Sonos CEO Patrick Spence has taken a massive swipe at key competitors Alphabet’s Google and Amazon.com at a US Congressional hearing, in what appears to be a massive whinge about the fact that consumers prefer Google and Amazon speakers over Sonos.
He has previously accused Google of violating the speaker company’s intellectual property.
Before Google and Amazon got into the networked audio speaker market Sonos was unprofitable and since floating in 2018, their share price has fallen.
But despite this, the Company is now trying to claim that their two core competitors who have stripped sales away from Sonos with what many claims are better and superior product are a threat to the Californian Company.
Spence told a US hearing in Boulder Colorado that the dominance of Google-enabled it to violate the speaker company’s intellectual property.
He said that Google tries to prevent customers from using its voice assistants alongside another company’s on Sonos speakers.
He said that while Amazon doesn’t go that far, he said, it has used its power to “to subsidize the conquest” of the booming smart-speaker market, particularly by under-pricing its offerings.
There was no mention of the fact that both Google and Amazon who sell in a month what Sonos sell in a year have better component and manufacturing capability because of the volume of sales they are achieving.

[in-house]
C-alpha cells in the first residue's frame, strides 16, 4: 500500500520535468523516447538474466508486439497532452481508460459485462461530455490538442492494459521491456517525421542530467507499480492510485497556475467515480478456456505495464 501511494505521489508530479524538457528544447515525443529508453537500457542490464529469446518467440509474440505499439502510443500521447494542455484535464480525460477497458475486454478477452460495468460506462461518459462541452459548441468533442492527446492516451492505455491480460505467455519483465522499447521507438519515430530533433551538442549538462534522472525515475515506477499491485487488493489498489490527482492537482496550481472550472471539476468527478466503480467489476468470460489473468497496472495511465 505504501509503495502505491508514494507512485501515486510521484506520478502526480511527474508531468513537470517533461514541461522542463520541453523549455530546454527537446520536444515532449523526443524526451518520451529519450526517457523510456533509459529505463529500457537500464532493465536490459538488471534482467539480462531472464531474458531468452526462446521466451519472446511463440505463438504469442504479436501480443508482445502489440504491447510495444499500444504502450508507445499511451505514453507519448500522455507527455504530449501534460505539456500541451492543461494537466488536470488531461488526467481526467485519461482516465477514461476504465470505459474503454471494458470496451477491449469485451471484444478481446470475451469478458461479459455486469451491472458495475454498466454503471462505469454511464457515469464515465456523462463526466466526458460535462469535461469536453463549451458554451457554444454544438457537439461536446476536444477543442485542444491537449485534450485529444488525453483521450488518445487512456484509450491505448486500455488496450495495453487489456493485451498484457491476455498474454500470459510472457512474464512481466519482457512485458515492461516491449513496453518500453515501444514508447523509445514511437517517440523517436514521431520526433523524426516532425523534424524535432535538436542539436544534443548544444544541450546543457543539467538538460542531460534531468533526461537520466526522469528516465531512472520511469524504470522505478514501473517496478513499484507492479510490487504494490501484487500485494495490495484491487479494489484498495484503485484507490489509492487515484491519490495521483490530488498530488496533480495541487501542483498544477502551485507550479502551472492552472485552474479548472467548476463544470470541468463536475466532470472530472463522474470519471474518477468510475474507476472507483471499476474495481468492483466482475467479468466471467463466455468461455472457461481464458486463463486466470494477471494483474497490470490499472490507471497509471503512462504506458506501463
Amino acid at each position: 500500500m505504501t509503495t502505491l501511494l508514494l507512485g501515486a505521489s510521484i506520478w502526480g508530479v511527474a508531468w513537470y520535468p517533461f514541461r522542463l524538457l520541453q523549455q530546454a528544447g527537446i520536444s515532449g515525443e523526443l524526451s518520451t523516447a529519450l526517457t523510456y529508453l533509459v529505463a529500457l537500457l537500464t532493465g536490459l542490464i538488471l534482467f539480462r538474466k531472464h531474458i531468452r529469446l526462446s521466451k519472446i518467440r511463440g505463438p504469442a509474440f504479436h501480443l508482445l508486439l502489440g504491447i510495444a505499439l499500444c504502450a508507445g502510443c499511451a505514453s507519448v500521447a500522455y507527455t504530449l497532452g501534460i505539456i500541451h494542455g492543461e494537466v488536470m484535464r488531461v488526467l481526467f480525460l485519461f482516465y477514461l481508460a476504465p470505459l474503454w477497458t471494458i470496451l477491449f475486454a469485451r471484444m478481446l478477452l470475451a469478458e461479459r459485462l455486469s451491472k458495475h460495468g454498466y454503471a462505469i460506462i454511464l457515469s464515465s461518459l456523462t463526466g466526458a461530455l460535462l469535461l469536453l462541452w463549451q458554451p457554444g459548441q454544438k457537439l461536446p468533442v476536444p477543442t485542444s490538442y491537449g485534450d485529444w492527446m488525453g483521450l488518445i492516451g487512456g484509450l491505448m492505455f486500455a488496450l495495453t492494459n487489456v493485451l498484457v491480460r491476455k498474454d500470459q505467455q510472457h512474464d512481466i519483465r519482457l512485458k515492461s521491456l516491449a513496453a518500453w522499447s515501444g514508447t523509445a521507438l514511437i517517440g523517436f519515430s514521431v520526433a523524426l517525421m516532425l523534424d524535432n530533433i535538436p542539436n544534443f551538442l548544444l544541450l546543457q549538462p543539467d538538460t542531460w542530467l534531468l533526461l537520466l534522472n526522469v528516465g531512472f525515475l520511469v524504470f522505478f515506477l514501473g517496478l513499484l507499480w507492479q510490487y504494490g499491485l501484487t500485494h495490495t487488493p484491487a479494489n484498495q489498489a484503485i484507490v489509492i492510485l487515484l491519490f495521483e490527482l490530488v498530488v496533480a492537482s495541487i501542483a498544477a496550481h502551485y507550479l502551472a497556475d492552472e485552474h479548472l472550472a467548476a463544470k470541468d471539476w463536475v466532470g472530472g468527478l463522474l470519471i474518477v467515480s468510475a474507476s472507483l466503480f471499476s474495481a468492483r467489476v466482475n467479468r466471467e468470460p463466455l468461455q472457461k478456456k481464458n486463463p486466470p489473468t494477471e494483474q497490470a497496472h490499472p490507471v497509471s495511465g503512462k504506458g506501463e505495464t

“Today’s dominant companies have so much power across such a broad array of markets and continue to leverage that power to expand into new markets that we need to rethink existing laws and policies,” said Spence.
Spence also failed to acknowledge that the market for networked speakers is now driven by voice-activated speakers using technology developed by Google and Amazon instead of a proprietary networking OS which is what the Sonos system requires Vs the Google and Amazon speakers.
Sonos claims Google allegedly infringing five patents covering multi-room audio technology and that their dominance enabled it to violate the speaker company’s intellectual property.
Google has disputed Sonos’ claims and said it will defend itself claiming that they also face robust competition.
Also complaining about Apple who is set to launch a competitive product is Tile who make devices that pair with phones to help people locate lost items such as keys or purses.
What has upset Tile management is that Apple is reportedly preparing to unveil a competing service, and Daru’s 100-employee company alleges the phone maker has started putting up roadblocks to Tile’s business, such as burying permissions that allow the phone and Tile devices to communicate and prompting users to disable permissions that have been set.
Tile General Counsel Kirsten Daru “You’re playing up against a team that owns the field, the ball and can change the rules at any given time,”
Daru said that the majority of the company’s customers are on Apple’s operating system.
Apple told Bloomberg that its treatment of permissions, which focused on location, was designed to protect user privacy and that it’s working with developers whose customers may always want apps to be able to track them.
Daru said Apple also removed Tile devices from its retail stores, and that its bid on search terms related to the would-be rival to drive up the cost of advertising 50% each week during the past quarter.